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Fighting cancer spread

  • from Shaastra :: vol 03 issue 02 :: Mar 2024
A novel technique combines metastatic cancer diagnosis and treatment.

Researchers use emptied-out cancer cells to diagnose cancers and deliver anti-cancer drugs.

An international research effort has found a promising way to deal with metastatic cancers simply by deploying 'sanitised' cancer cells to deliver a cargo of drugs and imaging agents.

Metastatic cancers – caused by the migration of tumour cells from a primary site to other body organs and tissues – are life-threatening. Nearly 90% of cancer deaths are linked to metastasis. Diagnosing the progression to secondary tumours early is crucial.

In a study published in the Journal of Controlled Release (, researchers report a novel technique that combines diagnosis and treatment of metastatic cells by using nanovesicles, extracted from the cells of a virulent form of breast cancer, as a vehicle for cargo delivery. Nanovesicles are nanoscale synthetic or biological structures which have recently been found to be potentially useful in the delivery of imaging agents, drugs and biomolecules to target cells.

The research effort was led by Rajendra Prasad, currently an Assistant Professor in the School of Biochemical Engineering at the Indian Institute of Technology (Banaras Hindu University), Varanasi. For more than a decade, he has been working on developing theranostics (pairing of diagnostic markers and therapeutic drugs) particularly for solid tumours. An ideal theranostic helps avoid multiple interventions for diagnosing and treatment, says Prasad.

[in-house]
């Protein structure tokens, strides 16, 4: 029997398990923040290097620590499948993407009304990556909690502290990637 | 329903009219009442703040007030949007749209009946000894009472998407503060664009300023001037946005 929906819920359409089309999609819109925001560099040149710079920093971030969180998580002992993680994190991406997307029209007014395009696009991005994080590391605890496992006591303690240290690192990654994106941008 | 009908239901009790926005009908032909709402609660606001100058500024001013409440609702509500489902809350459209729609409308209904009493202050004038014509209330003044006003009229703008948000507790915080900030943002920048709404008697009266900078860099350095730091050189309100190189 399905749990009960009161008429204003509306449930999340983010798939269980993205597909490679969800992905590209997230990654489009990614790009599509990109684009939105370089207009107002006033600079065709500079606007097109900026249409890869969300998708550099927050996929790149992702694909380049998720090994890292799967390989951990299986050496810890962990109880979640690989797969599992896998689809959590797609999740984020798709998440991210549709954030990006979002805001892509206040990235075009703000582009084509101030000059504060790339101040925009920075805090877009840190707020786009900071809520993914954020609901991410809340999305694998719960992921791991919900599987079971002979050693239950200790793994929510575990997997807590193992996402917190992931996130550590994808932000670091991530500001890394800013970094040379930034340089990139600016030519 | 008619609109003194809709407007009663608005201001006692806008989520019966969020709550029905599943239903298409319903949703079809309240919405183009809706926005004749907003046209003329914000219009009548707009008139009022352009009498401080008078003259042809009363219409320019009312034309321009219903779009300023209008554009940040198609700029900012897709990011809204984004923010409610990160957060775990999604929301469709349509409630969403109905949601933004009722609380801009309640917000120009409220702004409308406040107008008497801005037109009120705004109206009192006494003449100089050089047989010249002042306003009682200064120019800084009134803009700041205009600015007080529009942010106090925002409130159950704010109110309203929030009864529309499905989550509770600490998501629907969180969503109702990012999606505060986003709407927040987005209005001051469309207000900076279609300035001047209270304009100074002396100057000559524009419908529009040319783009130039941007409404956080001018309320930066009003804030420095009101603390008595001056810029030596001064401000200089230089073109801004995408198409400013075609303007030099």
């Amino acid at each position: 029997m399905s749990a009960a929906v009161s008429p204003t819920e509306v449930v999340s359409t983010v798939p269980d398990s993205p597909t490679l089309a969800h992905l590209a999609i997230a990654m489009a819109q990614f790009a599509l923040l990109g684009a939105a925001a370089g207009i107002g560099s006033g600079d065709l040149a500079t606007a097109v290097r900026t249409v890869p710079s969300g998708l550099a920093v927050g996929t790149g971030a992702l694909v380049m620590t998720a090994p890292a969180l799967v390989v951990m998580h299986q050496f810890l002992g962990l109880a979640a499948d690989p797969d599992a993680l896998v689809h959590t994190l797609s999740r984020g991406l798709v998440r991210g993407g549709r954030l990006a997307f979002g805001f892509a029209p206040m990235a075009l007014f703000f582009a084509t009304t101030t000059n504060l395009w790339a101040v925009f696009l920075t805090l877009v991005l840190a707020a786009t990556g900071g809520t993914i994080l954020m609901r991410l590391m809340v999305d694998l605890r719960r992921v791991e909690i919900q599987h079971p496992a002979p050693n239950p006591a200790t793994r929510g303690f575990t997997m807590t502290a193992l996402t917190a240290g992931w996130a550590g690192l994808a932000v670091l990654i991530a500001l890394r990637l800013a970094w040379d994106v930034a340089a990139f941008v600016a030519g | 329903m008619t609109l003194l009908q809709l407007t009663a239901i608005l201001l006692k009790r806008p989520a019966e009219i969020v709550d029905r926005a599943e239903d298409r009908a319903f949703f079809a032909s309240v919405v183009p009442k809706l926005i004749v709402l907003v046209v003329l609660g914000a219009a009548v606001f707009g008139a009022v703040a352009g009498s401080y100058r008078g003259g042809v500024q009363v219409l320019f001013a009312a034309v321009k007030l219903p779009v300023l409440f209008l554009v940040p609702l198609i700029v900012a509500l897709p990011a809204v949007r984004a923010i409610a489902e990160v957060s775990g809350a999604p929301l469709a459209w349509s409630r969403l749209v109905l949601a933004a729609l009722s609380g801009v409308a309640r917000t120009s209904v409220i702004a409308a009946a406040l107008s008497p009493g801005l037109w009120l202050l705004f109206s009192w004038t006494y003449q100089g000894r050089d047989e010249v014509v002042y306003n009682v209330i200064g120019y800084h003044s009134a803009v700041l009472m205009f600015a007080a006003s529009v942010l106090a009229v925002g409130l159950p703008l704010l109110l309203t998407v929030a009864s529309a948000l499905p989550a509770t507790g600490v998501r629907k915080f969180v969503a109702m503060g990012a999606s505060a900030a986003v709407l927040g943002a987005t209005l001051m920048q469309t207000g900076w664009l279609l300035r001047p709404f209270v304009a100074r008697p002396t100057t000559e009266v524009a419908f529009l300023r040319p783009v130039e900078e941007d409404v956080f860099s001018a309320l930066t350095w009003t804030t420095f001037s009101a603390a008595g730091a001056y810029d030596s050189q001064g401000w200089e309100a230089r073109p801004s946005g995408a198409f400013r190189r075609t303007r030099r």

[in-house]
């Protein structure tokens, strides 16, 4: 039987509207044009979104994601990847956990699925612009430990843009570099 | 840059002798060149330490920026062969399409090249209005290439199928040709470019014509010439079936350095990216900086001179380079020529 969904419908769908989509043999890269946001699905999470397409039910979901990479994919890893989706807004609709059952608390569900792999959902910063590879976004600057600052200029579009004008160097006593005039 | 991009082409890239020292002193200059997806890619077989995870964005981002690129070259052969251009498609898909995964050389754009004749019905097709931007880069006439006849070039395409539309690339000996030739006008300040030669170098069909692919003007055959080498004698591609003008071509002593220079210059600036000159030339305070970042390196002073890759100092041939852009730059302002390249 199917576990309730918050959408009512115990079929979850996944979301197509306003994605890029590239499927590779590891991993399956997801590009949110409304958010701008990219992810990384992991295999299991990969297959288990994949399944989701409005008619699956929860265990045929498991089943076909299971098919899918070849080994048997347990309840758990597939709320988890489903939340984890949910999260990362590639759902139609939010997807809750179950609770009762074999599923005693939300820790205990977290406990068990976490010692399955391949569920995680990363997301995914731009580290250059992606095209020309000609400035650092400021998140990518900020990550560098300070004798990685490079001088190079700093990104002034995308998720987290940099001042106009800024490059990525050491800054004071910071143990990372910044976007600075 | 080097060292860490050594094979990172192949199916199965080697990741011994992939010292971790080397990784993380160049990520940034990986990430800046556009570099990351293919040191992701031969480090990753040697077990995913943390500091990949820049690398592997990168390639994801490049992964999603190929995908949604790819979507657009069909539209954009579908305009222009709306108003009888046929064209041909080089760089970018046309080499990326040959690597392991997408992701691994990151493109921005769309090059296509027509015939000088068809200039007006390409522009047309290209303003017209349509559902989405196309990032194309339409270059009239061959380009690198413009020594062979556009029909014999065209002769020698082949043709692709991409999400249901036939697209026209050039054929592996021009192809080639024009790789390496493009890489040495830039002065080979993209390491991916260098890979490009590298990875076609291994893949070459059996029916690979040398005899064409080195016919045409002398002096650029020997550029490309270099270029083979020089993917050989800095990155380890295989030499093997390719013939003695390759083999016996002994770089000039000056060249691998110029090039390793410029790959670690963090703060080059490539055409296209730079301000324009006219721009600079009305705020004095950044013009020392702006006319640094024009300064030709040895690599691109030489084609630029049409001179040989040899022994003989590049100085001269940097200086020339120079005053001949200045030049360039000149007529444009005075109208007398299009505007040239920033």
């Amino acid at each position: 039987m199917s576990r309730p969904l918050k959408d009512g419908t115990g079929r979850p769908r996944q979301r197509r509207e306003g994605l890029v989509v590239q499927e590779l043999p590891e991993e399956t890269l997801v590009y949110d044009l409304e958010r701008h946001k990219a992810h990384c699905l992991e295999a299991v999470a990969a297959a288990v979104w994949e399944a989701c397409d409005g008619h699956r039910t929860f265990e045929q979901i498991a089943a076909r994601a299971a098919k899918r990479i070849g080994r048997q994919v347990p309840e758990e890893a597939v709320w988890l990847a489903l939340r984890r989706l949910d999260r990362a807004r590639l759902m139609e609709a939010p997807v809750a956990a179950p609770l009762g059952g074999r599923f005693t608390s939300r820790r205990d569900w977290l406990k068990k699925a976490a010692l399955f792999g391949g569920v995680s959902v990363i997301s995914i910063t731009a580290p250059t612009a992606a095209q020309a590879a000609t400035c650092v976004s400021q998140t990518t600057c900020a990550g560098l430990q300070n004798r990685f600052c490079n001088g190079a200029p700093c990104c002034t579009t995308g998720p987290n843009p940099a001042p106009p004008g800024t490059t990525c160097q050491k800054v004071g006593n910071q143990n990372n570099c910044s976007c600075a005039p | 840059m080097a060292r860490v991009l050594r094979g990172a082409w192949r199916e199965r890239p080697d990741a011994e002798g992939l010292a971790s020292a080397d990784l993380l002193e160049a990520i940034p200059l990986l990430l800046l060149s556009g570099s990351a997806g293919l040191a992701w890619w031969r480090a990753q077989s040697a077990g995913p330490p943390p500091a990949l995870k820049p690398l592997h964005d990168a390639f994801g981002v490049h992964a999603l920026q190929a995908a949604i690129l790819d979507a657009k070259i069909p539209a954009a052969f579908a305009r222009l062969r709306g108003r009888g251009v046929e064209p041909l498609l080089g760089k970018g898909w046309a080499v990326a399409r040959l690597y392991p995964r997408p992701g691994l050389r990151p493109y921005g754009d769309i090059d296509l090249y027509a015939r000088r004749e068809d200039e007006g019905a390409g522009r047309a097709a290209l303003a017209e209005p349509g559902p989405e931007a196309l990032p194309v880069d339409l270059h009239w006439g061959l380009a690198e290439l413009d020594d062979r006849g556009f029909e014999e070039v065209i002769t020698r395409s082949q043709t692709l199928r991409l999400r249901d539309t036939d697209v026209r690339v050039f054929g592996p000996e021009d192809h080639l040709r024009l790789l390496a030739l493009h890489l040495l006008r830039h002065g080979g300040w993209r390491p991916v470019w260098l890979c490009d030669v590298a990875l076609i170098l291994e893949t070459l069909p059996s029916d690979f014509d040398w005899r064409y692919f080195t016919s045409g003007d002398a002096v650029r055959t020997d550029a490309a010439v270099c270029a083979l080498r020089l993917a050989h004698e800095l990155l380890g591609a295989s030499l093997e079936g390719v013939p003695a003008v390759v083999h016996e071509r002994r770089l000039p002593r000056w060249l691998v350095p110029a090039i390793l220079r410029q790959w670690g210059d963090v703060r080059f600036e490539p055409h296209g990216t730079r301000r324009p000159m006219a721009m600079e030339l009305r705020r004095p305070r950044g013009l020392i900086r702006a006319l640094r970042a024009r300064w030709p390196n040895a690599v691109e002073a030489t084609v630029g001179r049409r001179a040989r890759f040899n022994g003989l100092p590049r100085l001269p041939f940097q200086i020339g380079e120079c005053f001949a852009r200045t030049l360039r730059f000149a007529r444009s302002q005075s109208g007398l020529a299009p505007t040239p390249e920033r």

Metastatic breast cancer cells were emptied of their biological matter and packed with imaging and therapeutic agents.

The team, which includes scientists from India, Portugal and the U.S. who are Prasad's colleagues since his postdoc days, synthesised nanovesicles from metastatic breast cancer cells, which were sanitised by emptying out their biological matter and then packed with imaging and therapeutic agents. The scientists observed substantial improvements in imaging as well as treatment outcomes in mice.

The theranostic system not only diagnosed and delivered drugs to breast cancer cells, but also to those cancer cells that had metastatised to the lung and liver, says Prasad. The new concept might make personalised medicine possible as nanovesicles derived from patient's own tumour cells can be used for the cargo delivery.

"The integration of optics with therapeutics looks like an interesting concept," says Mohit Kumar Jolly, Assistant Professor of Bioengineering at the Indian Institute of Science in Bengaluru, who specialises in tumour studies.

Manzoor Koyakutty, Professor of Nanomedicine at the Amrita Institute of Medical Sciences, Kochi, says that the work is impressive, but he expresses concern about the regulatory hurdles that such complex systems might face in the days ahead, if experiments in larger animals also yield encouraging results. “Regulators across the world detest such complex systems as uniform distribution of multiple constituents across multiple doses can be a nightmare," says Koyakutty.


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